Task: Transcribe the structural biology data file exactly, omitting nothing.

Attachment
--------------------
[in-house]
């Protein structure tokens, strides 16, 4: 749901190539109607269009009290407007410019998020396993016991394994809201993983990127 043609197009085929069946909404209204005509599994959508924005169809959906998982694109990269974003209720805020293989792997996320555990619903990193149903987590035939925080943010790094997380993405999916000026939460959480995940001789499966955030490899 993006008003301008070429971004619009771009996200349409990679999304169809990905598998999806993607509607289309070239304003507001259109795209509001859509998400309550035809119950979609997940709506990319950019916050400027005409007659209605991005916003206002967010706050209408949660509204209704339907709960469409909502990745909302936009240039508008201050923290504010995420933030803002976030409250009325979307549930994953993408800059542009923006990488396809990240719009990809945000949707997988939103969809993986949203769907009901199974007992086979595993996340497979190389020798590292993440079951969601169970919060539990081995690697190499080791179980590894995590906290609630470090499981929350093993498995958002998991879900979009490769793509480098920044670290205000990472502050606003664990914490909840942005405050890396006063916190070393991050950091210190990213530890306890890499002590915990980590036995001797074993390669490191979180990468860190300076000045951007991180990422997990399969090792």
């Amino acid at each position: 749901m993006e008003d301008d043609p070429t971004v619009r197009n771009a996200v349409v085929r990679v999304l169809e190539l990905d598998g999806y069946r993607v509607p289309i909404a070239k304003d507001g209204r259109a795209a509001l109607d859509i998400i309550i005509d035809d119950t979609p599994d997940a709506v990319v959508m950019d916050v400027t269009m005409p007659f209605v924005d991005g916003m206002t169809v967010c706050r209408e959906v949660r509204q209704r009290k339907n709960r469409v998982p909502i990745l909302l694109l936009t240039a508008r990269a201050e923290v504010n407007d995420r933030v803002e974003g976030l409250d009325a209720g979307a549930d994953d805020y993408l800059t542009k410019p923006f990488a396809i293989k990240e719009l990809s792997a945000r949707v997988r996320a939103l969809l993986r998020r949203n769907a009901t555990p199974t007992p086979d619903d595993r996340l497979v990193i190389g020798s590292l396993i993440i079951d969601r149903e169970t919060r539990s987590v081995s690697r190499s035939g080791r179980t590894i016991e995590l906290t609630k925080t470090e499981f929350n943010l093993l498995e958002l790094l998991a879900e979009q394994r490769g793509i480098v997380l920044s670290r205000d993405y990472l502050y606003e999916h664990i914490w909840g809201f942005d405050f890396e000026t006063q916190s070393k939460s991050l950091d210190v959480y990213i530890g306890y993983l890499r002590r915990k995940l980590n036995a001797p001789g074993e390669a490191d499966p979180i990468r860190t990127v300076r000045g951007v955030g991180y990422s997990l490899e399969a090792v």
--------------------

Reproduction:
[in-house]
């Protein structure tokens, strides 16, 4: 749901190539109607269009009290407007410019998020396993016991394994809201993983990127 043609197009085929069946909404209204005509599994959508924005169809959906998982694109990269974003209720805020293989792997996320555990619903990193149903987590035939925080943010790094997380993405999916000026939460959480995940001789499966955030490899 993006008003301008070429971004619009771009996200349409990679999304169809990905598998999806993607509607289309070239304003507001259109795209509001859509998400309550035809119950979609997940709506990319950019916050400027005409007659209605991005916003206002967010706050209408949660509204209704339907709960469409909502990745909302936009240039508008201050923290504010995420933030803002976030409250009325979307549930994953993408800059542009923006990488396809990240719009990809945000949707997988939103969809993986949203769907009901199974007992086979595993996340497979190389020798590292993440079951969601169970919060539990081995690697190499080791179980590894995590906290609630470090499981929350093993498995958002998991879900979009490769793509480098920044670290205000990472502050606003664990914490909840942005405050890396006063916190070393991050950091210190990213530890306890890499002590915990980590036995001797074993390669490191979180990468860190300076000045951007991180990422997990399969090792």
């Amino acid at each position: 749901m993006e008003d301008d043609p070429t971004v619009r197009n771009a996200v349409v085929r990679v999304l169809e190539l990905d598998g999806y069946r993607v509607p289309i909404a070239k304003d507001g209204r259109a795209a509001l109607d859509i998400i309550i005509d035809d119950t979609p599994d997940a709506v990319v959508m950019d916050v400027t269009m005409p007659f209605v924005d991005g916003m206002t169809v967010c706050r209408e959906v949660r509204q209704r009290k339907n709960r469409v998982p909502i990745l909302l694109l936009t240039a508008r990269a201050e923290v504010n407007d995420r933030v803002e974003g976030l409250d009325a209720g979307a549930d994953d805020y993408l800059t542009k410019p923006f990488a396809i293989k990240e719009l990809s792997a945000r949707v997988r996320a939103l969809l993986r998020r949203n769907a009901t555990p199974t007992p086979d619903d595993r996340l497979v990193i190389g020798s590292l396993i993440i079951d969601r149903e169970t919060r539990s987590v081995s690697r190499s035939g080791r179980t590894i016991e995590l906290t609630k925080t470090e499981f929350n943010l093993l498995e958002l790094l998991a879900e979009q394994r490769g793509i480098v997380l920044s670290r205000d993405y990472l502050y606003e999916h664990i914490w909840g809201f942005d405050f890396e000026t006063q916190s070393k939460s991050l950091d210190v959480y990213i530890g306890y993983l890499r002590r915990k995940l980590n036995a001797p001789g074993e390669a490191d499966p979180i990468r860190t990127v300076r000045g951007v955030g991180y990422s997990l490899e399969a090792v």